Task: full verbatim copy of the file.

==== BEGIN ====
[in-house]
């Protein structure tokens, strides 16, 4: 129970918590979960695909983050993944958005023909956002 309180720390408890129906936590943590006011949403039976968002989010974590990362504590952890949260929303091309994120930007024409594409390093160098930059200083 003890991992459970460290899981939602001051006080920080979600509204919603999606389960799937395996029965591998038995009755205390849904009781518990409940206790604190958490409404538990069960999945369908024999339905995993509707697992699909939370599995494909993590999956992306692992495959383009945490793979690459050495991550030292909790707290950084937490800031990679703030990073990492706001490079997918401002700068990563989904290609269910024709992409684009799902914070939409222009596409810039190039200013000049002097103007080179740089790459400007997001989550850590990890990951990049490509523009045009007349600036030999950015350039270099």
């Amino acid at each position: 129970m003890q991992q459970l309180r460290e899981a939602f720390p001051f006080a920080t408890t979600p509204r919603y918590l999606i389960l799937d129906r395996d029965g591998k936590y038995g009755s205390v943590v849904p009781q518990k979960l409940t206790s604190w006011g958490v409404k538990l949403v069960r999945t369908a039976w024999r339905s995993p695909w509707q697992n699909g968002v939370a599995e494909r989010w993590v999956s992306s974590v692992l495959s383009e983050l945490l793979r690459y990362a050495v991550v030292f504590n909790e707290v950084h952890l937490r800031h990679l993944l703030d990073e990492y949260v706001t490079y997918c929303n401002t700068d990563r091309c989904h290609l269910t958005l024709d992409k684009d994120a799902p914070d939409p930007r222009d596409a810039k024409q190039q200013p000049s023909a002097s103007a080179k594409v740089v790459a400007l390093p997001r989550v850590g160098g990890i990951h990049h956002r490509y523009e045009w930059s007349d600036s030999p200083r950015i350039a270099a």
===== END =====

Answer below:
[in-house]
């Protein structure tokens, strides 16, 4: 129970918590979960695909983050993944958005023909956002 309180720390408890129906936590943590006011949403039976968002989010974590990362504590952890949260929303091309994120930007024409594409390093160098930059200083 003890991992459970460290899981939602001051006080920080979600509204919603999606389960799937395996029965591998038995009755205390849904009781518990409940206790604190958490409404538990069960999945369908024999339905995993509707697992699909939370599995494909993590999956992306692992495959383009945490793979690459050495991550030292909790707290950084937490800031990679703030990073990492706001490079997918401002700068990563989904290609269910024709992409684009799902914070939409222009596409810039190039200013000049002097103007080179740089790459400007997001989550850590990890990951990049490509523009045009007349600036030999950015350039270099």
């Amino acid at each position: 129970m003890q991992q459970l309180r460290e899981a939602f720390p001051f006080a920080t408890t979600p509204r919603y918590l999606i389960l799937d129906r395996d029965g591998k936590y038995g009755s205390v943590v849904p009781q518990k979960l409940t206790s604190w006011g958490v409404k538990l949403v069960r999945t369908a039976w024999r339905s995993p695909w509707q697992n699909g968002v939370a599995e494909r989010w993590v999956s992306s974590v692992l495959s383009e983050l945490l793979r690459y990362a050495v991550v030292f504590n909790e707290v950084h952890l937490r800031h990679l993944l703030d990073e990492y949260v706001t490079y997918c929303n401002t700068d990563r091309c989904h290609l269910t958005l024709d992409k684009d994120a799902p914070d939409p930007r222009d596409a810039k024409q190039q200013p000049s023909a002097s103007a080179k594409v740089v790459a400007l390093p997001r989550v850590g160098g990890i990951h990049h956002r490509y523009e045009w930059s007349d600036s030999p200083r950015i350039a270099a």